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German wines are categorized according to ripeness at picking. The minimum levels of ripeness for each category vary by region, but the basic categories are Tafelwein ("table wine"); Qualitätswein, or QbA ("quality wine"); and Qualitätswein mit Prädikat, or QmP ("quality wine with added distinction"). Within the latter category the distinctions are (in ascending order of ripeness) kabinett; spätlese; auslese; beerenauslese, or BA; trockenbeerenauslese, or TBA; and eiswein. Under certain climatic conditions, the grapes may be affected by Botrytis cinerea, a desirable, flavor-enhancing fungus known in Germany as Edelfäule. Although they may contain residual sugar, German wines tend to be richer as one tastes through the categories of distinction; not until beerenauslese is sweetness enough of a dominant factor for a wine to be considered a dessert wine. At all levels German wines are balanced by high acidity, so they do not necessarily taste sweet. Above all, you should look for balance among a wine's components.
Germany produces a compelling variety of mostly white wines from 13 wine-growing regions (including two from the former East Germany). Selecting a German wine appears to be a daunting task, due to the large number of types and styles, and confusion resulting from label nomenclature. By using a few basic guidelines, selecting a German wine is not difficult, given the generally high quality standards most producers uphold. The key factors are finding the appropriate style(s) for your taste and producers you can depend upon.
Undoubtedly the best German wines are made from Riesling. This white grape is capable of developing intense flavors at lower ripeness levels, making it an ideal cultivar for Germany's northern climate. Under the right weather conditions, Riesling will ripen late into autumn, rendering late-harvest styles. When combined with an attack of Edelfäule , these late-harvest grapes produce some of the most stunning and longest-lived wines around. The best values in Rieslings ($12 to $20) are those at lower ripeness levels -- such as QbA, kabinett and spätlese -- and originating from a single vineyard site, such as Piesporter Goldtröpfchen. However, many quality producers are bottling estate Riesling from a number of their sites, simply calling it "Riesling Pfalz" to simplify labeling. Yet others are blends of different sites bottled under collective names, or Grosslagen. A couple of examples are Zeller Schwarze Katz or Bernkasteler Kurfurstlay.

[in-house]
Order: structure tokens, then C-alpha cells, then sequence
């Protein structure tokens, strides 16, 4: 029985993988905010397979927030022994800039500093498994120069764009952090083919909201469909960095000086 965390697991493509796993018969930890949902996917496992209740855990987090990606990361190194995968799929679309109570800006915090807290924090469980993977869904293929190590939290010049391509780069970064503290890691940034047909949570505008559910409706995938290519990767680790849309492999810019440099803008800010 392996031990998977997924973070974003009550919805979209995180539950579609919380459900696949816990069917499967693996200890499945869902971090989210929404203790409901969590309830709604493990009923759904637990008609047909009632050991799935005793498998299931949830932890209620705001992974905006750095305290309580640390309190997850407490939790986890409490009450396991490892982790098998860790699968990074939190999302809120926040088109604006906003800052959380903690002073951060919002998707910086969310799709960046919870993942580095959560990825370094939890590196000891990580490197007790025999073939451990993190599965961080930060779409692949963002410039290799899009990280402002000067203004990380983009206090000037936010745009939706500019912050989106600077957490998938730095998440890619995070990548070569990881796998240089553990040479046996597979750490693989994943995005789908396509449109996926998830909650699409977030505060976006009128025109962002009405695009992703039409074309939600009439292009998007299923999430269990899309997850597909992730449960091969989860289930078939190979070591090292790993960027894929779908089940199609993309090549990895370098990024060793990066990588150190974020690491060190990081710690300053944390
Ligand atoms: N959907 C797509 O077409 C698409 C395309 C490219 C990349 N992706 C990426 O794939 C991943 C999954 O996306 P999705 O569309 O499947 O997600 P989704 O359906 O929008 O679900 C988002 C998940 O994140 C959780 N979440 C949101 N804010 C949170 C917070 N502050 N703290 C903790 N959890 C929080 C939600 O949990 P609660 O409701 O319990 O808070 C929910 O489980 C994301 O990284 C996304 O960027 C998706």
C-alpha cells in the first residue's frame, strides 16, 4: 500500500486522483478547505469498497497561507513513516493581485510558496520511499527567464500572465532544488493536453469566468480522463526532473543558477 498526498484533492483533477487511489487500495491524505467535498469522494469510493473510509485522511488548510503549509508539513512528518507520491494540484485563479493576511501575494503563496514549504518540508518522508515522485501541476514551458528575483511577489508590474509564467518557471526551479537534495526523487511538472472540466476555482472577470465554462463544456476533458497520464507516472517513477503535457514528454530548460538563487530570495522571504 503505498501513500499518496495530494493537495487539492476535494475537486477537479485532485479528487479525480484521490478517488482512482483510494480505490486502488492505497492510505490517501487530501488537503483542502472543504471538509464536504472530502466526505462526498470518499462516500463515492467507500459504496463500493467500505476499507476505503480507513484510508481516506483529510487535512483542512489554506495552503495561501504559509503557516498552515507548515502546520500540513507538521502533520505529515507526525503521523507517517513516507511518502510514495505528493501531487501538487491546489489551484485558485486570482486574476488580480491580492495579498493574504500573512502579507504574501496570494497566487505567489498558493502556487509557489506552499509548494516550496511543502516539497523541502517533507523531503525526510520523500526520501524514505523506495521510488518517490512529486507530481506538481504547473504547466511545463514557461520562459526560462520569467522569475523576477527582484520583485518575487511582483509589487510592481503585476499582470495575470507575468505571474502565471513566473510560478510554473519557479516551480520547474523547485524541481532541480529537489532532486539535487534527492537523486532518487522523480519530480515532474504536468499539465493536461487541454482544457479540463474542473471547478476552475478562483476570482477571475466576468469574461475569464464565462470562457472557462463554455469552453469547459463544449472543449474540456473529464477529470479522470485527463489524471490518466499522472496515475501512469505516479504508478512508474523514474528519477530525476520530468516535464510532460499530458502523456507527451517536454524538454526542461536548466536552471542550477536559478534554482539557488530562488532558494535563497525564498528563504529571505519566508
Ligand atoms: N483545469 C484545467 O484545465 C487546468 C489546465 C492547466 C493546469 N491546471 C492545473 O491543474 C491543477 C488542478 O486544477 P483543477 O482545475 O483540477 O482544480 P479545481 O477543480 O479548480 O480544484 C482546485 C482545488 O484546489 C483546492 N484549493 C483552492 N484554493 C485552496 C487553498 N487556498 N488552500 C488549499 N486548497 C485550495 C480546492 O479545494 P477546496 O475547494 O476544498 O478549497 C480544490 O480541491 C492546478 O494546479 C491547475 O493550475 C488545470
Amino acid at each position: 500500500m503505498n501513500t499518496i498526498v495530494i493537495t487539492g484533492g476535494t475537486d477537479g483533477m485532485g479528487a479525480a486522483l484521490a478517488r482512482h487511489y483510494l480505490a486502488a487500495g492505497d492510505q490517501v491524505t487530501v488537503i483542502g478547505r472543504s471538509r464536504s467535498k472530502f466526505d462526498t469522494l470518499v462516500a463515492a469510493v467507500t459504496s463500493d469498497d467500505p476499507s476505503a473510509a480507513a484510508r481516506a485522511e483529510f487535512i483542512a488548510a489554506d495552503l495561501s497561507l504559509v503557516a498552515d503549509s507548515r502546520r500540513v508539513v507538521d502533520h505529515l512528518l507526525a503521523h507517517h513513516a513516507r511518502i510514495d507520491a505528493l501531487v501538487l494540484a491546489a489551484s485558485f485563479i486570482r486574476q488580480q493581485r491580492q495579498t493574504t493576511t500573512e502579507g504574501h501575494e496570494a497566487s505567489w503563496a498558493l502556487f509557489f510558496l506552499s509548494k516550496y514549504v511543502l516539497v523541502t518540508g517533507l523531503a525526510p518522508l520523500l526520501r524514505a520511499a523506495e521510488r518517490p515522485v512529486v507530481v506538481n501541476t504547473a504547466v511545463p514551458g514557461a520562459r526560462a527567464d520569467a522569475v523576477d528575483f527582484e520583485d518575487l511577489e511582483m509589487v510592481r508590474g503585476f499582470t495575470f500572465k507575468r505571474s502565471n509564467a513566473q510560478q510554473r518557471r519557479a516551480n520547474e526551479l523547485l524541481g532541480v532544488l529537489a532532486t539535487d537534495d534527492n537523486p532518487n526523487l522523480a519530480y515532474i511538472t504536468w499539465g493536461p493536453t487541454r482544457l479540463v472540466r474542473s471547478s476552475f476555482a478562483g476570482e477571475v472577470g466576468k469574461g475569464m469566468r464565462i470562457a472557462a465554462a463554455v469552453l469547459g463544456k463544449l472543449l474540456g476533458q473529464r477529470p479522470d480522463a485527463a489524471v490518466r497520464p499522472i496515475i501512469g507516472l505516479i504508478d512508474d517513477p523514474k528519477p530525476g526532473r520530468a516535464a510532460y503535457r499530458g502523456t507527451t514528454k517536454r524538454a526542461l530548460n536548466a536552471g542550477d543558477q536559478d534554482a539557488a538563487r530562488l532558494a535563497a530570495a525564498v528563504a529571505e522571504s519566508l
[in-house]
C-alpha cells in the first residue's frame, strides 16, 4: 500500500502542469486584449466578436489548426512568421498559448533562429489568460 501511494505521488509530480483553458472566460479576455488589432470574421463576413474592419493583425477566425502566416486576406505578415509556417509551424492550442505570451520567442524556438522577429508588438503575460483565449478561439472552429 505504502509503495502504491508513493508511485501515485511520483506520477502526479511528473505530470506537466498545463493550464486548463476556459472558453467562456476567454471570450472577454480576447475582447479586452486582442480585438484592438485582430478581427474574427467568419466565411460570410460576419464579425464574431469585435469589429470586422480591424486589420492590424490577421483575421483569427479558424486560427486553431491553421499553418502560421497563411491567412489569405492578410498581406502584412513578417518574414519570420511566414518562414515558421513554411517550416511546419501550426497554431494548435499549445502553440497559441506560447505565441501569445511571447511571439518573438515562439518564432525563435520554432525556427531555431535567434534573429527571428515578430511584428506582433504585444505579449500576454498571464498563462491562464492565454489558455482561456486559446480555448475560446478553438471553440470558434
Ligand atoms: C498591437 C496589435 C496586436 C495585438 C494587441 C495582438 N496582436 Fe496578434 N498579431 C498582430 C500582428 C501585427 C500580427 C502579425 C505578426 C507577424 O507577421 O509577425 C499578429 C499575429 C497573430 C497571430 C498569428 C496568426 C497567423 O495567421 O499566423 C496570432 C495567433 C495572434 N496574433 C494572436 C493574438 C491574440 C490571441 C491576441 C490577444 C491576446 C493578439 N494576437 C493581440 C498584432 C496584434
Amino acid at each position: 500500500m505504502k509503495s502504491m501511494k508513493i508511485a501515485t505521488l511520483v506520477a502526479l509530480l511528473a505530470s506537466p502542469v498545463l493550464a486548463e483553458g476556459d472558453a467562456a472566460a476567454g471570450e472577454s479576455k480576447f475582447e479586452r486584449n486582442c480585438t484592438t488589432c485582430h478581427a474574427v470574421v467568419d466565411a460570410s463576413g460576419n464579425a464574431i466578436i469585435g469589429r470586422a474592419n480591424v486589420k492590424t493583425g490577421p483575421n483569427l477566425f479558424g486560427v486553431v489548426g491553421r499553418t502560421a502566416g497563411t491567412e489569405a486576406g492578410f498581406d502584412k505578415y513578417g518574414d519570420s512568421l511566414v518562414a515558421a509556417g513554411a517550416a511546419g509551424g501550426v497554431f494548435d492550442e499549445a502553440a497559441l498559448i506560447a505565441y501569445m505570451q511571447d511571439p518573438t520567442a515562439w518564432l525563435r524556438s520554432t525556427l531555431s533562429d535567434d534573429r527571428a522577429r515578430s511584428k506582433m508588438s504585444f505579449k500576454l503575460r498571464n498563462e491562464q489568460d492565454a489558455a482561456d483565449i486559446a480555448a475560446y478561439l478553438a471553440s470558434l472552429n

The bulk of the least expensive German wines are usually either table wine (a category that in Germany includes both tafelwein and landwein) or QbA, and may be blends of two or more grape varieties. Black Tower and Liebfraumilch are two examples. German wine law requires a varietally labeled wine to contain at least 85 percent of the specified grape variety. Varieties commonly blended with Riesling are Sylvaner, Muller-Thurgau and Elbling. These wines often cost $10 or less.
Muller-Thurgau is the most widely planted white variety in Germany and is capable of producing good value wines if the yields are low enough to coax some character out of the grapes. Riesling has the next largest area under cultivation. Other white grape varieties include Kerner, Scheurebe, Bacchus and Pinot Gris (Ruländer). Minuscule quantities of Gewurztraminer, Pinot Blanc (Weissburgunder), Sylvaner and experimental crossings with exotic names like Huxelrebe and Ortega are also grown. There is some red wine production, mainly from Pinot Noir (Spätburgunder), but the values are more likely to be from varieties such as Blauer Portugieser, Trollinger and Lemberger or blends of the latter two varieties.
With German wines, the region often provides an indication of style. Those from the Mosel tend to be the most delicate, often exuding characteristic lime, apple and mineral aromas and flavors. Rheinhessen wines are rounder and fruity, with the best hailing from the steep vineyards overlooking the Rhine river, while Nahe wines fall somewhere between the two. Rheingau produces firmly structured, spicy wines that often need a few years to shed their youthful austerity. The richest, fullest versions of white German wines come from the Pfalz.
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